Dealing with Nasty People…An ADD & ADHD Perspective

Image courtesy of imagerymajestic / FreeDigitalPhotos.net

Image courtesy of imagerymajestic / FreeDigitalPhotos.net

I have been working very hard at trying to go more with the flow and being less up-tight. Today testing my limits and I am proud of the way I handled a potentially dangerous situation. For those of you that have ADD and ADHD or have a loved one that has it, you know that sometimes we let our emotions control our mouths and actions.

I went to my son’s school for his last day. The teacher told me to come in the morning. I showed up and the secretary gave me the third degree then decided to ask the teacher if it was OK for me to be at the school. The secretary came back and rudely told me that I was supposed to come back an hour later (mind you I moved my whole morning around to be at the school and the teacher didn’t indicate a specific time). When I asked if was OK for me just to go say hello to my son, she shot back in a snotty tone with a chuckle…come back when you are supposed to be here.

It took every ounce of strength not to explode at this woman. As one professional told me, when it comes to your family, all bets are off. You’re likely to act much more than you think. Being ADHD and impulsive, it is quite a challenge not to have given her a piece of my mind.

But, I am very proud. I took that second I advise my clients about to pause the moment before reacting. There is no reason to immediately react. After thinking it through, I said, OK and I walked away. It was a proud moment. My lack of pausing has gotten me into situations in the past. In my son’s old day care, the director told me that I was belligerent to the staff. It wasn’t my intention, but how your respond to a situation can make a mountain out of a molehill. When family is involved, we all want to do the right thing. But sometimes, our actions can make the situation ugly.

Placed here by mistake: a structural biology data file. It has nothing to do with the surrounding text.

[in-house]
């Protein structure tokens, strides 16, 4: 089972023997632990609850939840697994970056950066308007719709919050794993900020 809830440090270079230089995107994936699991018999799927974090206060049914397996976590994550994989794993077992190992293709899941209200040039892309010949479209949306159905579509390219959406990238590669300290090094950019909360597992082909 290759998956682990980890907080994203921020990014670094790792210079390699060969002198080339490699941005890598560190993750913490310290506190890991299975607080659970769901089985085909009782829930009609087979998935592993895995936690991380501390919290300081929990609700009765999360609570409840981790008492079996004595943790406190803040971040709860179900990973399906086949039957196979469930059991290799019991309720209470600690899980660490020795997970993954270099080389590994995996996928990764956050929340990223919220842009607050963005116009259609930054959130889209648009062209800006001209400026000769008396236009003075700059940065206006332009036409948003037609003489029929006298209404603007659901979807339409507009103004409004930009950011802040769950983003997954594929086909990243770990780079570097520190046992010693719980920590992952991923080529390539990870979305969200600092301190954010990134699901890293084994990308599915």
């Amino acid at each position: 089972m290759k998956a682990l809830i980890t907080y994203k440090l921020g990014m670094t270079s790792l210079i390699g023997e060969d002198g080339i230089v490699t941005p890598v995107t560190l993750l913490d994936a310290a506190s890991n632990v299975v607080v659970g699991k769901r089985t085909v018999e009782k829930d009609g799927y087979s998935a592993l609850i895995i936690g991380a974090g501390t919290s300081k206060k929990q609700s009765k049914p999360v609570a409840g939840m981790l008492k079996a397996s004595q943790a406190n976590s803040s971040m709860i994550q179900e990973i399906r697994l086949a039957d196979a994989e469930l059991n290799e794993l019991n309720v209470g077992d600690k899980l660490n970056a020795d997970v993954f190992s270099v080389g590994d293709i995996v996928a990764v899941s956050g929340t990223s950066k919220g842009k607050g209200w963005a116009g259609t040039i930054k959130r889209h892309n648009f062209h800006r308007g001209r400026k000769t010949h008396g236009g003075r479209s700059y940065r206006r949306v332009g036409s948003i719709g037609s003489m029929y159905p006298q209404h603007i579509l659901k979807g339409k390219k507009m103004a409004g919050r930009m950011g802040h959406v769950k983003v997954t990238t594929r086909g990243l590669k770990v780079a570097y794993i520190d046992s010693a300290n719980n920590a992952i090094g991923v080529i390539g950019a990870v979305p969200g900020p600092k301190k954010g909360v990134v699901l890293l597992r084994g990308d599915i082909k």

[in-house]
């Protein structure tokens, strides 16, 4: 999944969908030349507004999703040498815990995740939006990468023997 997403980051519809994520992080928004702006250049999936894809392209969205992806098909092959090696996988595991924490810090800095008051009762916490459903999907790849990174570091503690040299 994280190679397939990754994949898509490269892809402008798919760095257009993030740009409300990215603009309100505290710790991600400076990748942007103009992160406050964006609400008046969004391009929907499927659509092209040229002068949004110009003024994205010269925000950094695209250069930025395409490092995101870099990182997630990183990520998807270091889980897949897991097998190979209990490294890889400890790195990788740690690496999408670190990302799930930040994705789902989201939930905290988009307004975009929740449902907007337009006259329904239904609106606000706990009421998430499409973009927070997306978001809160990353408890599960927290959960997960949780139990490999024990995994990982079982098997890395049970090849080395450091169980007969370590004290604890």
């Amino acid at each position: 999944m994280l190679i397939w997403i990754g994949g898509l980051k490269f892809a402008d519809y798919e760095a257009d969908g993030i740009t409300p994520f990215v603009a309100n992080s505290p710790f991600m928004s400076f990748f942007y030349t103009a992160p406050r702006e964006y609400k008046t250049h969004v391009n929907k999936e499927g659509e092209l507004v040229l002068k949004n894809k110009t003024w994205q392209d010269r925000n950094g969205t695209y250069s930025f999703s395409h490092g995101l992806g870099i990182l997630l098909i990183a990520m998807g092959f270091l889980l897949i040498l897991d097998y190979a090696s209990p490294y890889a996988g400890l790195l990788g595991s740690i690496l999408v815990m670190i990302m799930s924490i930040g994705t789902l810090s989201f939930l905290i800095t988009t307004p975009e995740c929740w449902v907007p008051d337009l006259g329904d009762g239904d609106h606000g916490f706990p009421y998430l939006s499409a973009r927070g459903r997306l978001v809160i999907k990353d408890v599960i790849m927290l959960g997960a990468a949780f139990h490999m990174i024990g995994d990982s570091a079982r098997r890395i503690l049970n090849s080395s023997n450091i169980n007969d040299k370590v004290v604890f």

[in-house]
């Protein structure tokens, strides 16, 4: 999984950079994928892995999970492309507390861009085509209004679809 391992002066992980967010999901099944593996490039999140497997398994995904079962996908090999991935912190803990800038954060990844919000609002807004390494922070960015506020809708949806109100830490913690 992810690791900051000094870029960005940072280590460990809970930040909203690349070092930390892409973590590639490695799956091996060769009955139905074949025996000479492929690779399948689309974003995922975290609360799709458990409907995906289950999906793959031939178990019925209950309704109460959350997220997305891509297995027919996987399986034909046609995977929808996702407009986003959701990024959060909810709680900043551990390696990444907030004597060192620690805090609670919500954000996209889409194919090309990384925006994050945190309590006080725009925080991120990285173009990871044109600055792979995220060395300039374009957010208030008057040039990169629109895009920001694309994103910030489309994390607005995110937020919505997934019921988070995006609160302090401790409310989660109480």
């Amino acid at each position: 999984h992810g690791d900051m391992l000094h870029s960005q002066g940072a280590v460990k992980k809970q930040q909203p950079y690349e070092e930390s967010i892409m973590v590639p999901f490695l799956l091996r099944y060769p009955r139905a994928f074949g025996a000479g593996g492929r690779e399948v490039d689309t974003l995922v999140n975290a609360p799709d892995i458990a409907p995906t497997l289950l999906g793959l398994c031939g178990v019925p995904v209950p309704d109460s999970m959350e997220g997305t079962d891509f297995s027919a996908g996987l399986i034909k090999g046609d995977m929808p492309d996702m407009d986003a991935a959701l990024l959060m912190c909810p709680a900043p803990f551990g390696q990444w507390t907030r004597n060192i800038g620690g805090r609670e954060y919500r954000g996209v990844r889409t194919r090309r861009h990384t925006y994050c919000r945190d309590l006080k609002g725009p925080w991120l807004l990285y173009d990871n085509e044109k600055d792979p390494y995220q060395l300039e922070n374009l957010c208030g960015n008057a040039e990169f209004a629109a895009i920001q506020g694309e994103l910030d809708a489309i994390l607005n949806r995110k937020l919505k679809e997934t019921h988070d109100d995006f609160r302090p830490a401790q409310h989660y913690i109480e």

So here is my lesson…when that person is nasty to you, take a step back and weigh how a nasty reaction will be interpreted. Is it really worth the drama? In most cases, being the bigger person will get you much further in life.

For more information on my ADD, ADHD and Executive Functioning coaching, please visit www.adhdefcoach.com. In addition to working with clients in-person, I also work with clients all over the United States and World online, please visit www.onlineadhdcoach.com for more information. To learn more about my other services, please visit www.carrolleducationalgroup.com & www.iepexperts.com. I can be found on Twitter at ADHDGuru. You can also find me on Facebook, Google Plus and Tumblr. Feel free to email me at [email protected] or call 877.398.ADHD (2343) with any additional questions.

1 Comment. Leave new

  • A dear friend of mine called situations like that, coping with powerless people in powerful positions. It helps for me to keep that in mind when faced with similar events.

    Reply

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